Questions of the deal's constitutionality also dominated the fire trustees' discussion of the motion they would vote to approve. Some members openly grappled with the finality of their actions, acknowledging that Turner would be able to describe their vote as final even as they insisted on caveats requiring that any legal hurdles found in translating the agreement's terms into legislation be reported back to the board.
Asked about the tentative nature of the board's discussion, Turner said, "It was 7-2. I think the vote speaks for itself."
The uncertainty was spurred by attorney Andy Taylor, who, along with law partner George Hittner and Tony Essalih of Cornerstone Government Affairs, has joined the fire fund's payroll as a lobbyist, though none of the three appears to be registered, per Texas Ethics Commission filings.
Keller said he invited the trio to speak Monday as a counterpoint to the view of the fund's longtime lobbyist, Robert Miller, who has argued the firefighters are better off dealing with Turner than risking it in Austin.
"As long as you put forward a good plan, they're going to get behind it," Essilah said of the Texas Legislature.
Taylor echoed that, and was interrupted five times by applause when as he argued the fund's leverage would increase if members pushed back against Turner, drawing on the "reservoir … of goodwill" for Houston firefighters and the fund's "legally and financially" stronger position over the police and municipal funds.
Taylor's advice to delay action ultimately was not heeded, as several board members who supported the reform vote said they did so drawing on months of conversations with lawmakers. Many firefighters walked out immediately after the vote, many with the word "screwed" on their lips. Those who remained debated whether Miller or Taylor was closer to the truth long after the meeting adjourned.
The end of the meeting also did not squelch debate on Taylor's assertion that the deal could face legal hurdles.
"If you cut a deal that disproportionately affects the group who's played by the rules, you're going to get lawsuits," he told the pension board and audience.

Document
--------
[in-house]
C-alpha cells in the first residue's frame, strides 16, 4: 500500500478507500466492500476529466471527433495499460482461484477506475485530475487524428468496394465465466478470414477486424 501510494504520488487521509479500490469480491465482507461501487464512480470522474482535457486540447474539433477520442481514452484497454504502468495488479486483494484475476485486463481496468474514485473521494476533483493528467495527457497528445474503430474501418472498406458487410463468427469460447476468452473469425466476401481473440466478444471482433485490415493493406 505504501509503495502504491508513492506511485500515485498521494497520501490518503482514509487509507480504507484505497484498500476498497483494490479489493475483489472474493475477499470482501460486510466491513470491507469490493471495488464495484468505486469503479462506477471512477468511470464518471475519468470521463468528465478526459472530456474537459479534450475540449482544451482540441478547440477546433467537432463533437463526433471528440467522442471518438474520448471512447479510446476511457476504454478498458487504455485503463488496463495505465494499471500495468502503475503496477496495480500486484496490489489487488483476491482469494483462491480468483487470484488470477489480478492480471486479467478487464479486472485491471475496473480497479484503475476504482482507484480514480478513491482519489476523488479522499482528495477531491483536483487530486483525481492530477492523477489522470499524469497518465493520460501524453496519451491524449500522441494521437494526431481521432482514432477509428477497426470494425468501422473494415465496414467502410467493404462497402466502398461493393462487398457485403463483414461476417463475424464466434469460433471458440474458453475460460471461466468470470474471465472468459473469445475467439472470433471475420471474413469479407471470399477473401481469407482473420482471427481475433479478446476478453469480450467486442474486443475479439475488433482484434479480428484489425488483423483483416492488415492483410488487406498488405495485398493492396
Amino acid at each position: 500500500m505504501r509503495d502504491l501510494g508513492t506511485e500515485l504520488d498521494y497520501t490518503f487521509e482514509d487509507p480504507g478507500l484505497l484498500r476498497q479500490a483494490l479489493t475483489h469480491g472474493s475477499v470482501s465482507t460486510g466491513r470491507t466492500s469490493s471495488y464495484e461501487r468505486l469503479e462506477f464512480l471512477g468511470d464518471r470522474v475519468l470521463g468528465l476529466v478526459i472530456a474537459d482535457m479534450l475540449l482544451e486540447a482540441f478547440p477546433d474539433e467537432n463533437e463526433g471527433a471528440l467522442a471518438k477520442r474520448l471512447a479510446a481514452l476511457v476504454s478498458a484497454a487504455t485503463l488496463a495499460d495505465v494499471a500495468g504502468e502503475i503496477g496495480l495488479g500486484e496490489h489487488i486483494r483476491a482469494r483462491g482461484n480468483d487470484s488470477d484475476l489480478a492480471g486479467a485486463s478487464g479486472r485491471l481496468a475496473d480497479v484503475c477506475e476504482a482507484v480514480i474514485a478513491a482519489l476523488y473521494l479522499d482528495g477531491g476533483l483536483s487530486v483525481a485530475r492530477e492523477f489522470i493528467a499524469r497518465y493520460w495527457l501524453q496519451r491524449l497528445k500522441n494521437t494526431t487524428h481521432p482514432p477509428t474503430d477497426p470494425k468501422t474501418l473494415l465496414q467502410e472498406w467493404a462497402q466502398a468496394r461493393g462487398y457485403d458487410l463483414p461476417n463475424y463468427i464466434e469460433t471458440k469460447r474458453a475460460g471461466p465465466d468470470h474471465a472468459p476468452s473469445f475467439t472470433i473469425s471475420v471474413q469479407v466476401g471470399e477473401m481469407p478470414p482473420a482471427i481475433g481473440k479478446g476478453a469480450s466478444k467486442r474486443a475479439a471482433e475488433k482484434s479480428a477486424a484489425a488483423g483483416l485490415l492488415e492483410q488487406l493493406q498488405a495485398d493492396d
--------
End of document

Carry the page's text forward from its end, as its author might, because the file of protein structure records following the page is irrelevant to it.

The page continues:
Taylor declined to elaborate after the meeting on which provisions he believed may not pass legal muster.
City Attorney Ron Lewis, who has been central to the negotiations, said all parties will work through problems as the bill is drafted, but he largely dismissed Taylor's view.
"If there were such patent defects in our approach, they wouldn't be, I don't believe, at the table, or have reached that judgment. In this respect, talk is always cheap," Lewis said. "I'm not aware of a reason to think, at present, that somehow all of those players in the drama have missed something obvious."
Former city attorney David Feldman, who has litigated pension issues in Houston and Dallas, said Taylor has no basis for constitutional claims.
In fall 2003, Texas voters approved a constitutional amendment blocking cities from cutting pension benefits already earned by public workers, but former Mayor Bill White got 72 percent of Houston voters to exempt the city from that amendment in May 2004, clearing the way for the 2004 and 2007 reforms.
"Their (pension) system is based purely on what the Legislature wants to do because Houston opted out. It's moot," Feldman said. "There is no constitutional basis to attack it."
Copyright 2016 the Houston Chronicle